Mark Obert-Thorn restores the World Premiere recording of Tchaikovsky’s Manfred Symphony.
Fabien Sevitzky – Indianapolis Symphony Vol. 1 = TCHAIKOVSKY: Manfred Sym. in b minor, Op. 58; Waltz from Eugene Onegin, Op. 24; GLINKA: Russlan and Ludmilla Ov.; RIMSKY-KORSAKOV: Dubinushka, Op. 62; LIADOV: Baba Yaga, Op. 56 – Indianapolis Sym. Orch./ Fabien Sevitzky – Pristine Audio PASC 479, 79:00 [www.pristineclassical.com] ****:
The restoration of the Fabien Sevitzky (nee Koussevitzky) reading of the Tchaikovsky Manfred Symphony (27-28 January 1942) at the Mural Theatre, Indianapolis by audio engineer and annotator Mark Obert-Thorn is not the first CD incarnation of this performance: it had been issued on the Historic-Recordings.co.uk label in 2009 (HRCD 00017) in a transfer by Damien Rogan. Under that aegis, the gloomy, dramatic symphony inspired by Lord Byron’s 1816 epic poem stands alone; here, Obert-Thorn adds – in the first two selections from 1941 – the earliest of the conductor’s sessions at RCA Victor. Sevitzky (1891-1967) – nephew of his more illustrious uncle Serge Koussevitzky – had studied both with Liadov and Rimsky-Korsakov in St. Petersburg, so he had imbibed the Russian style naturally. An avid collector of neckwear, Sevitzky claimed to possess the second largest assortment of neckties, after that of the actor Adolf Menjou. The boast came as part of the Indianapolis Orchestra’s appearance at Cornell University, 2 December 1940.
The Manfred Symphony (1886) evolved from the efforts of Mily Balakirev to convince Tchaikovsky that the latter could write a programmatic work after Byron without having become overwhelmed by the Berlioz influence. Tchaikovsky balked a number of times, but he finally conceded to his own imagination, which had been thwarted for two years by his own admiration of the Schumann treatment of the poem as an incidental melodrama. Typically, Tchaikovsky utilizes a series of leitmotifs to follow the course of his protagonist, who suffers an acute form of Romantic Agony. Manfred pines for his lost beloved Astarte, and the various fits of passion enjoy throes worthy of Poe as well as Byron.
Given the modern popularity of the score among such conductors as Markevitch, Maazel, Rachlin, and Louis Lane, some of Sevitzky’s tempos seem unconventional. Leonard Bernstein loathed the music, calling it “trash.” Toscanini in 1949 performed the work, even extolling its form – and then cut well over 100 bars from the last movement. The outer movements from Sevitzky unfold quite sympathetically, and the Indianapolis string tone can be elegant. The second movement Vivace con spirito – Manfred’s meeting with an Alpine fairy – moves from b minor to D Major, and its secondary theme must be counted among Tchaikovsky’s most lovely tunes, soon in counterpoint with the “Manfred” motif. The second movement received the attention of Albert Coates who, unfortunately, recorded no more of the work. Sevitzky slows down the romantic theme considerably, while the outer sections – somewhat in the “flighty” style of Mendelssohn – move briskly.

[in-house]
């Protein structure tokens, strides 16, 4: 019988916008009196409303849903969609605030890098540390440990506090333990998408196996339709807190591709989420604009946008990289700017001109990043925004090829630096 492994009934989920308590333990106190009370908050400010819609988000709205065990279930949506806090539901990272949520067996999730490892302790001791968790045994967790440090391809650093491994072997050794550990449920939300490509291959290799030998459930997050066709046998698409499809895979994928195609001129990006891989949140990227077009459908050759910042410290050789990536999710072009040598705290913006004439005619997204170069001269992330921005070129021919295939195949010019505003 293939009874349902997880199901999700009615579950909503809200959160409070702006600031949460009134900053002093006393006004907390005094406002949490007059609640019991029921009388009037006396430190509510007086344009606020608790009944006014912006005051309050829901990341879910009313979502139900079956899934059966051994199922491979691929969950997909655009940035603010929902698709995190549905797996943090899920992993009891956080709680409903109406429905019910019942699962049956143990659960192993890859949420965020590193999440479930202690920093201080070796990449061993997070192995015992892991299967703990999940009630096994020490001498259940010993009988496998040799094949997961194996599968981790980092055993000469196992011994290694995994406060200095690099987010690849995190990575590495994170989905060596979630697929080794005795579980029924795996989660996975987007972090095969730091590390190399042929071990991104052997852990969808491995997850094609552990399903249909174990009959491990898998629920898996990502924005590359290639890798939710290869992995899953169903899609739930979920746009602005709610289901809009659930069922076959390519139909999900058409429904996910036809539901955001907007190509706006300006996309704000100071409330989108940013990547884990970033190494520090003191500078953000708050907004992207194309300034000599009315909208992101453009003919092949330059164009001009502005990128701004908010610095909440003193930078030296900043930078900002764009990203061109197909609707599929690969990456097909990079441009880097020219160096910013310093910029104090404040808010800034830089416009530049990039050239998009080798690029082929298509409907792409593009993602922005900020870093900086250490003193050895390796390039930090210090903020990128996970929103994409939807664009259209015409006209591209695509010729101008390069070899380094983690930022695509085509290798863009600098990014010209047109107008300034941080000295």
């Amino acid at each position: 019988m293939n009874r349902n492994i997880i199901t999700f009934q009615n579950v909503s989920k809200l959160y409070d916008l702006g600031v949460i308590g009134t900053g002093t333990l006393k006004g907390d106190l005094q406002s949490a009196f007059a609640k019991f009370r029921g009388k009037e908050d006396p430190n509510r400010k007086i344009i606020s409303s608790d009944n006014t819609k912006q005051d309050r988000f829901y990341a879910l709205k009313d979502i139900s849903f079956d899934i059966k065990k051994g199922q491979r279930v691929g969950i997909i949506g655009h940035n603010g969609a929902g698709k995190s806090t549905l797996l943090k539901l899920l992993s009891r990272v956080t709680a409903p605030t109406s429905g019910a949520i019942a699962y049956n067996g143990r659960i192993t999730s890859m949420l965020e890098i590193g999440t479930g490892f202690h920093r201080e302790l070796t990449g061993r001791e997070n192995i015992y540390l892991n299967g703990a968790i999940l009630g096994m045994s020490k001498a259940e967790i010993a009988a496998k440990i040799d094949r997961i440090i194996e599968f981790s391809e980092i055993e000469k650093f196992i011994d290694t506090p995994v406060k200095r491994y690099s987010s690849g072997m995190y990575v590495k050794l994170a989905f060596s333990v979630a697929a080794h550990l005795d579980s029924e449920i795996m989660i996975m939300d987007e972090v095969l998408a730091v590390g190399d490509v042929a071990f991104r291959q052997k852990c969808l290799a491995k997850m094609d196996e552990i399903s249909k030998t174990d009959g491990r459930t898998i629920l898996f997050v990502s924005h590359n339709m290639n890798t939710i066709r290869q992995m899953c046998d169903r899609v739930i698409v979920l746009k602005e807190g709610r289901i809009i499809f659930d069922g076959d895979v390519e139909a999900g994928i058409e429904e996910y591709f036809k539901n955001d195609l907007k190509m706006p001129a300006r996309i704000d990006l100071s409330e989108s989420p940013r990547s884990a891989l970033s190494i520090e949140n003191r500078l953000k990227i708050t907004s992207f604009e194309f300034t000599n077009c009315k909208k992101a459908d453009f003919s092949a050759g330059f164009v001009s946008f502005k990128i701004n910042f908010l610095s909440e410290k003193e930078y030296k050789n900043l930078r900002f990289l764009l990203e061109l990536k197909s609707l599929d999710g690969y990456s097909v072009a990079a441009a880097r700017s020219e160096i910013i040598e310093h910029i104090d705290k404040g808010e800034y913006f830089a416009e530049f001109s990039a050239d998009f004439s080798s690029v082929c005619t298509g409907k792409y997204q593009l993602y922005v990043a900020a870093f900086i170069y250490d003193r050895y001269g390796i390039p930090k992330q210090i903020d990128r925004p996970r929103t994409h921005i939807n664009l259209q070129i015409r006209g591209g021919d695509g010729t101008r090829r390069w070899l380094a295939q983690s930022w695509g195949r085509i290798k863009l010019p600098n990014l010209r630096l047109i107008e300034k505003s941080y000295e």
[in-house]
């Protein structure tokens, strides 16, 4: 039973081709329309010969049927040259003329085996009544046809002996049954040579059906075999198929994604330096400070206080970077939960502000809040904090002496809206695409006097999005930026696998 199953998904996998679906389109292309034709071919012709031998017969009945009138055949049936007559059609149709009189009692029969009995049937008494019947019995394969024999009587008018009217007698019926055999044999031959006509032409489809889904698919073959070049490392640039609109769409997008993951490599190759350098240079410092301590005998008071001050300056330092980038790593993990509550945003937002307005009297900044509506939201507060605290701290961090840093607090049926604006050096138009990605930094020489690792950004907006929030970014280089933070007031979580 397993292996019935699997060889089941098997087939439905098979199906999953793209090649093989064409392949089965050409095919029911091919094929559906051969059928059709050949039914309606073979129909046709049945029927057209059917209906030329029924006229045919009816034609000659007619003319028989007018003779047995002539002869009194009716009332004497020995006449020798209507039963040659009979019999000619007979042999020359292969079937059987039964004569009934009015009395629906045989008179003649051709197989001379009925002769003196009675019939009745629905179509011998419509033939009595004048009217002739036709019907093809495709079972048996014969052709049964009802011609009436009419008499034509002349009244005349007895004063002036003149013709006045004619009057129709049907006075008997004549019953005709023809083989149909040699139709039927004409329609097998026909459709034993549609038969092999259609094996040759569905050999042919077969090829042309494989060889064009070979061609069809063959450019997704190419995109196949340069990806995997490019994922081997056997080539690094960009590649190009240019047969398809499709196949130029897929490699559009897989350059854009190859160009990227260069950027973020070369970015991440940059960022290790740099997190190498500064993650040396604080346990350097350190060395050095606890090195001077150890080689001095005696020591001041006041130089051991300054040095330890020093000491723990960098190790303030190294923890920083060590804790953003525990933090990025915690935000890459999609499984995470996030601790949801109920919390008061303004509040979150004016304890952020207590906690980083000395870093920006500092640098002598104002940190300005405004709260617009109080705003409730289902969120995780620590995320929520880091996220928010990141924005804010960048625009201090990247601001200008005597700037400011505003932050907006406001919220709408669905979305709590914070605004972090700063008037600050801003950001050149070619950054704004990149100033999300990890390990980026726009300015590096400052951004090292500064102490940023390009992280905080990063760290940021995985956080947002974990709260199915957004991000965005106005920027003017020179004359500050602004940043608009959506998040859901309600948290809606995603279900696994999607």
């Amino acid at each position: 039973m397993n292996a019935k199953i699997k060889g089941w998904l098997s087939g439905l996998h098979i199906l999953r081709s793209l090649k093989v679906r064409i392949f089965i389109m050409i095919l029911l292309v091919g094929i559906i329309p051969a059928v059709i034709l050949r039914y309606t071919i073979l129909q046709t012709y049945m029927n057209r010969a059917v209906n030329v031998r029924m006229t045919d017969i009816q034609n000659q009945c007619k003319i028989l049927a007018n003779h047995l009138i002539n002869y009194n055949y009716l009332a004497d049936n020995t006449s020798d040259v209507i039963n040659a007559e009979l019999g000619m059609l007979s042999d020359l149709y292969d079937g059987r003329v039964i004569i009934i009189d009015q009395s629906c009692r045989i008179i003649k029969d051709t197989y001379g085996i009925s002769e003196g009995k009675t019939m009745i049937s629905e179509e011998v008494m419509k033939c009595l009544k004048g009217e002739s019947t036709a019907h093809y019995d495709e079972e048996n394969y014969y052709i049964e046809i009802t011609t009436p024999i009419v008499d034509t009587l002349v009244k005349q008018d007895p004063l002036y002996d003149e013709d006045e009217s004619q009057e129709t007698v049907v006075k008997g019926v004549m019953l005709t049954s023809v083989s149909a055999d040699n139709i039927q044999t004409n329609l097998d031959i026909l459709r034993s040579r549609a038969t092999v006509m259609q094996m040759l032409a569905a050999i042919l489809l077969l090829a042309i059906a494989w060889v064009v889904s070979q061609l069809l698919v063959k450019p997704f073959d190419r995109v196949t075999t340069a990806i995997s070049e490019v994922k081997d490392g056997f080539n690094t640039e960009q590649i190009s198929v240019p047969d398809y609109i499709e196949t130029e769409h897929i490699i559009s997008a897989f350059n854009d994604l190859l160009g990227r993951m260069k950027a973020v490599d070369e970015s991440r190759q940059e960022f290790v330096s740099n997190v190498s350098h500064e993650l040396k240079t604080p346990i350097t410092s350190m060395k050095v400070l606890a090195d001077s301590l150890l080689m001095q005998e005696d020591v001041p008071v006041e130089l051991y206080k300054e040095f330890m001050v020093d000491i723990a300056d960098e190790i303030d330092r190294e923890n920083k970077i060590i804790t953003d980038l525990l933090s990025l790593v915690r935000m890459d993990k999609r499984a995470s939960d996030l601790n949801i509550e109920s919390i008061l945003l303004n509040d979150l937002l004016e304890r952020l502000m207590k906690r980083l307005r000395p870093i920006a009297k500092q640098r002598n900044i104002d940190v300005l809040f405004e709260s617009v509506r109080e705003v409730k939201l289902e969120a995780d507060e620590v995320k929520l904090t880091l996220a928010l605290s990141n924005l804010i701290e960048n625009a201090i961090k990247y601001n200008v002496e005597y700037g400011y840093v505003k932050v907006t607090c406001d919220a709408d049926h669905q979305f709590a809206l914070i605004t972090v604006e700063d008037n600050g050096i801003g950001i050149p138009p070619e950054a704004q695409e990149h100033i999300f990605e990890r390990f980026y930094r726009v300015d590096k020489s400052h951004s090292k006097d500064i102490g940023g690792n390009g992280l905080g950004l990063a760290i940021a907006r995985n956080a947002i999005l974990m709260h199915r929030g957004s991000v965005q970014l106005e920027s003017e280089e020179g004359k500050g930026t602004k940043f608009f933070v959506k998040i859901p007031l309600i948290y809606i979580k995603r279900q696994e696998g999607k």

Sevitzky’s Andante con moto third movement – a G Major siciliana much in the bucolic, Berlioz style – moves at a dangerously slow pace, threatening at moments to lose the melodic thread. Still, the winds and strings preserve a redolent, spatial sensibility, quite effective. The last movement means to convey subterranean bacchantes in the presence of Astarte’s shade, and we soon hear Sevitzky’s substitution of a side drum for the composer’s designated tambourine. The fugal writing cedes more to German academics than to musically dramatic logic. The cymbal crashes prove jarring, as required. The Manichean progression from dark to light, b minor to B Major, ends with an exalted chorale, Manfred’s transfiguration. For a first complete rendition of this ambitious and ungainly score, the Sevitzky holds up well.
The other Russian items reveal an energetic, fiery personality before the music. The Glinka Russlan and Ludmilla Overture (8 January 1941) bursts forth furiously, well in the manner of Yevgeny Mravinsky, with a vibrato-rich string tone. The 1905 political-campaign song Dubinishka (7 January 1941) savors the marcato approach, militant and somber. The Indianapolis brass shines here, as well it should. The Op. 56 symphonic character-piece Baba-Yaga by Liadov revives the folk-lore witch-figure, more recently embodied in Keanu Reeves’ film John Wick. The little demon snarls, hops and skips with adequate malevolence in a resonant RCA record from 9 February 1945. Tchaikovsky’s Waltz from Eugene Onegin first impressed me when Beecham’s Royal Philharmonic played it. Then, I heard the Waltz with the vocal accompaniment in the opera, led by Mitropoulos. Here (19 March 1946), Sevitzky keeps the lithe, somewhat breathless, momentum primary, a real ballet tour de force in fine sound.
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